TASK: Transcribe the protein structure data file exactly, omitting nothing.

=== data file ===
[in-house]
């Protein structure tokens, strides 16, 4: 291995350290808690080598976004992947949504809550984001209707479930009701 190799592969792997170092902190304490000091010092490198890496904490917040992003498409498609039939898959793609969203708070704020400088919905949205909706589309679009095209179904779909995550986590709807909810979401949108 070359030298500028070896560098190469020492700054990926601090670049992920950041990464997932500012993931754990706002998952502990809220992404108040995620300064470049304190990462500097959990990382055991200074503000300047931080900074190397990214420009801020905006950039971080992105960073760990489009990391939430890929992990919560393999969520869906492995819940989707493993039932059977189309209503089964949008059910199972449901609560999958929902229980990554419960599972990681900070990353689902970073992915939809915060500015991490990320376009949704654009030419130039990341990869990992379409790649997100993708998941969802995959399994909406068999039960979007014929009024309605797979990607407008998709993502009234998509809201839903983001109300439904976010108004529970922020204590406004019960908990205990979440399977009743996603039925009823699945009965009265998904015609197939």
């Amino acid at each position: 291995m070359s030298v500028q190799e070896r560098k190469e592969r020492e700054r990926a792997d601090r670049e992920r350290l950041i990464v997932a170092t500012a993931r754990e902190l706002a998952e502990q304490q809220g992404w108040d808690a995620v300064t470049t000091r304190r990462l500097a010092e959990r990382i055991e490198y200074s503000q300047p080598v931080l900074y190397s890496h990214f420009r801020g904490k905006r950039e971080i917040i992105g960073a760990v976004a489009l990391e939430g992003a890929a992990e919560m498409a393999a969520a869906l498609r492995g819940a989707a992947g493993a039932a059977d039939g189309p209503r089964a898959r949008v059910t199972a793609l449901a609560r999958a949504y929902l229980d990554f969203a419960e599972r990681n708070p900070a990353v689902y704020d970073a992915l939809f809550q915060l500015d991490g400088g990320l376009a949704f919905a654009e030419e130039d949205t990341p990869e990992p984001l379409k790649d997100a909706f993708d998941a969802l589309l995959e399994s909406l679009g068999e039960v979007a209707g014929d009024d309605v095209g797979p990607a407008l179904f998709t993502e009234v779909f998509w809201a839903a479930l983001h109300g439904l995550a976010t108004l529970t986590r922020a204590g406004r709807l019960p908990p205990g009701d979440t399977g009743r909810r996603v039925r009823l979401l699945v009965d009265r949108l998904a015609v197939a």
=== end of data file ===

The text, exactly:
[in-house]
């Protein structure tokens, strides 16, 4: 291995350290808690080598976004992947949504809550984001209707479930009701 190799592969792997170092902190304490000091010092490198890496904490917040992003498409498609039939898959793609969203708070704020400088919905949205909706589309679009095209179904779909995550986590709807909810979401949108 070359030298500028070896560098190469020492700054990926601090670049992920950041990464997932500012993931754990706002998952502990809220992404108040995620300064470049304190990462500097959990990382055991200074503000300047931080900074190397990214420009801020905006950039971080992105960073760990489009990391939430890929992990919560393999969520869906492995819940989707493993039932059977189309209503089964949008059910199972449901609560999958929902229980990554419960599972990681900070990353689902970073992915939809915060500015991490990320376009949704654009030419130039990341990869990992379409790649997100993708998941969802995959399994909406068999039960979007014929009024309605797979990607407008998709993502009234998509809201839903983001109300439904976010108004529970922020204590406004019960908990205990979440399977009743996603039925009823699945009965009265998904015609197939």
């Amino acid at each position: 291995m070359s030298v500028q190799e070896r560098k190469e592969r020492e700054r990926a792997d601090r670049e992920r350290l950041i990464v997932a170092t500012a993931r754990e902190l706002a998952e502990q304490q809220g992404w108040d808690a995620v300064t470049t000091r304190r990462l500097a010092e959990r990382i055991e490198y200074s503000q300047p080598v931080l900074y190397s890496h990214f420009r801020g904490k905006r950039e971080i917040i992105g960073a760990v976004a489009l990391e939430g992003a890929a992990e919560m498409a393999a969520a869906l498609r492995g819940a989707a992947g493993a039932a059977d039939g189309p209503r089964a898959r949008v059910t199972a793609l449901a609560r999958a949504y929902l229980d990554f969203a419960e599972r990681n708070p900070a990353v689902y704020d970073a992915l939809f809550q915060l500015d991490g400088g990320l376009a949704f919905a654009e030419e130039d949205t990341p990869e990992p984001l379409k790649d997100a909706f993708d998941a969802l589309l995959e399994s909406l679009g068999e039960v979007a209707g014929d009024d309605v095209g797979p990607a407008l179904f998709t993502e009234v779909f998509w809201a839903a479930l983001h109300g439904l995550a976010t108004l529970t986590r922020a204590g406004r709807l019960p908990p205990g009701d979440t399977g009743r909810r996603v039925r009823l979401l699945v009965d009265r949108l998904a015609v197939a």